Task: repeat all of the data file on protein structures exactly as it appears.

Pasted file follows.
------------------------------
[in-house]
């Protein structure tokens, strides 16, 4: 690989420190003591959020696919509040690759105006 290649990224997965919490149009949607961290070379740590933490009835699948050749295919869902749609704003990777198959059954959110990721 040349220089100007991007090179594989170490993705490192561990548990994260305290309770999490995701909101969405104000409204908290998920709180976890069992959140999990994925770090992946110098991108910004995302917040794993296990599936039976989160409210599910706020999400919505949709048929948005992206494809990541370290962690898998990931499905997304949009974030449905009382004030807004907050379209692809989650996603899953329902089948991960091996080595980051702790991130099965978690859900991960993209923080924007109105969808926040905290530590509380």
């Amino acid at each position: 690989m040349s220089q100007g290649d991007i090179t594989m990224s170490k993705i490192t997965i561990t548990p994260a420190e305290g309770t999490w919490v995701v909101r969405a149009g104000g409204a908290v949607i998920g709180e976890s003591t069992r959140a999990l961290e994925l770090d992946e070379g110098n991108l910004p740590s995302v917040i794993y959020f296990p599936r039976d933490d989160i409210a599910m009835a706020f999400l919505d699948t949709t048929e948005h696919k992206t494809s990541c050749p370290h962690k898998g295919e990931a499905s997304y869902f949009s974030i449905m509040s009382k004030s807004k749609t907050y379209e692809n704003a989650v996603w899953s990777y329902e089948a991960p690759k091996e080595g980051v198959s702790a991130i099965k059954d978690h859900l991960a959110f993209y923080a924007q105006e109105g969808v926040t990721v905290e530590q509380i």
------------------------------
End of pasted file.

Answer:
[in-house]
């Protein structure tokens, strides 16, 4: 690989420190003591959020696919509040690759105006 290649990224997965919490149009949607961290070379740590933490009835699948050749295919869902749609704003990777198959059954959110990721 040349220089100007991007090179594989170490993705490192561990548990994260305290309770999490995701909101969405104000409204908290998920709180976890069992959140999990994925770090992946110098991108910004995302917040794993296990599936039976989160409210599910706020999400919505949709048929948005992206494809990541370290962690898998990931499905997304949009974030449905009382004030807004907050379209692809989650996603899953329902089948991960091996080595980051702790991130099965978690859900991960993209923080924007109105969808926040905290530590509380």
């Amino acid at each position: 690989m040349s220089q100007g290649d991007i090179t594989m990224s170490k993705i490192t997965i561990t548990p994260a420190e305290g309770t999490w919490v995701v909101r969405a149009g104000g409204a908290v949607i998920g709180e976890s003591t069992r959140a999990l961290e994925l770090d992946e070379g110098n991108l910004p740590s995302v917040i794993y959020f296990p599936r039976d933490d989160i409210a599910m009835a706020f999400l919505d699948t949709t048929e948005h696919k992206t494809s990541c050749p370290h962690k898998g295919e990931a499905s997304y869902f949009s974030i449905m509040s009382k004030s807004k749609t907050y379209e692809n704003a989650v996603w899953s990777y329902e089948a991960p690759k091996e080595g980051v198959s702790a991130i099965k059954d978690h859900l991960a959110f993209y923080a924007q105006e109105g969808v926040t990721v905290e530590q509380i």